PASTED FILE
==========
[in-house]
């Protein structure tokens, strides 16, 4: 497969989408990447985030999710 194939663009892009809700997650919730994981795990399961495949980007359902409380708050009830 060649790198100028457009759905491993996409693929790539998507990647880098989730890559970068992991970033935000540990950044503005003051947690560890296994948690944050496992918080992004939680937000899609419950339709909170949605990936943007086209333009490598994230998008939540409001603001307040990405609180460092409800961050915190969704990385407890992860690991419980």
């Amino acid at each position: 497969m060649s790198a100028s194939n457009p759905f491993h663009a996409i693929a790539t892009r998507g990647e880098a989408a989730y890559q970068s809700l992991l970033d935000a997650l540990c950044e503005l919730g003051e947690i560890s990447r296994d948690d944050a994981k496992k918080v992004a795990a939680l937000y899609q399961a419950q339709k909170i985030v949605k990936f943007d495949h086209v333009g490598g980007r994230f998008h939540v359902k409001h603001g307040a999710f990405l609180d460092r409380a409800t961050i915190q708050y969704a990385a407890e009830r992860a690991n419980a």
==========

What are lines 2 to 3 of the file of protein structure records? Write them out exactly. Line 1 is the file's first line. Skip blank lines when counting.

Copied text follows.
């Protein structure tokens, strides 16, 4: 497969989408990447985030999710 194939663009892009809700997650919730994981795990399961495949980007359902409380708050009830 060649790198100028457009759905491993996409693929790539998507990647880098989730890559970068992991970033935000540990950044503005003051947690560890296994948690944050496992918080992004939680937000899609419950339709909170949605990936943007086209333009490598994230998008939540409001603001307040990405609180460092409800961050915190969704990385407890992860690991419980």
């Amino acid at each position: 497969m060649s790198a100028s194939n457009p759905f491993h663009a996409i693929a790539t892009r998507g990647e880098a989408a989730y890559q970068s809700l992991l970033d935000a997650l540990c950044e503005l919730g003051e947690i560890s990447r296994d948690d944050a994981k496992k918080v992004a795990a939680l937000y899609q399961a419950q339709k909170i985030v949605k990936f943007d495949h086209v333009g490598g980007r994230f998008h939540v359902k409001h603001g307040a999710f990405l609180d460092r409380a409800t961050i915190q708050y969704a990385a407890e009830r992860a690991n419980a």